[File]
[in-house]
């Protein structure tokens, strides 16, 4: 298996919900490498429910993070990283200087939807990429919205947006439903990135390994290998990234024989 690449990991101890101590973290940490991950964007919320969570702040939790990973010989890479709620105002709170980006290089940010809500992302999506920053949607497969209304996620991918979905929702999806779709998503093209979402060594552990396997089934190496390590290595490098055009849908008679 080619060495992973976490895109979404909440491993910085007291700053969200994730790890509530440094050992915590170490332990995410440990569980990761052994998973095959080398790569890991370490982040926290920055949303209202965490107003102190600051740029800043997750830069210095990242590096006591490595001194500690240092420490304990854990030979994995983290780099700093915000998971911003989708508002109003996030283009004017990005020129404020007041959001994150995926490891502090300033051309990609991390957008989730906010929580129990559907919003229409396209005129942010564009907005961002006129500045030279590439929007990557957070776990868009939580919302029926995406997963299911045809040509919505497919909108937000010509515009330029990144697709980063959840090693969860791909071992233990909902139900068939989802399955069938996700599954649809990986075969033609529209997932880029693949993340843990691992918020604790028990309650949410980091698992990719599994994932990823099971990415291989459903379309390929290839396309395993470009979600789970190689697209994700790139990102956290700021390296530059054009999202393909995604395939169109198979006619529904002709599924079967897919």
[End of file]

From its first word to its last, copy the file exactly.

[in-house]
């Protein structure tokens, strides 16, 4: 298996919900490498429910993070990283200087939807990429919205947006439903990135390994290998990234024989 690449990991101890101590973290940490991950964007919320969570702040939790990973010989890479709620105002709170980006290089940010809500992302999506920053949607497969209304996620991918979905929702999806779709998503093209979402060594552990396997089934190496390590290595490098055009849908008679 080619060495992973976490895109979404909440491993910085007291700053969200994730790890509530440094050992915590170490332990995410440990569980990761052994998973095959080398790569890991370490982040926290920055949303209202965490107003102190600051740029800043997750830069210095990242590096006591490595001194500690240092420490304990854990030979994995983290780099700093915000998971911003989708508002109003996030283009004017990005020129404020007041959001994150995926490891502090300033051309990609991390957008989730906010929580129990559907919003229409396209005129942010564009907005961002006129500045030279590439929007990557957070776990868009939580919302029926995406997963299911045809040509919505497919909108937000010509515009330029990144697709980063959840090693969860791909071992233990909902139900068939989802399955069938996700599954649809990986075969033609529209997932880029693949993340843990691992918020604790028990309650949410980091698992990719599994994932990823099971990415291989459903379309390929290839396309395993470009979600789970190689697209994700790139990102956290700021390296530059054009999202393909995604395939169109198979006619529904002709599924079967897919």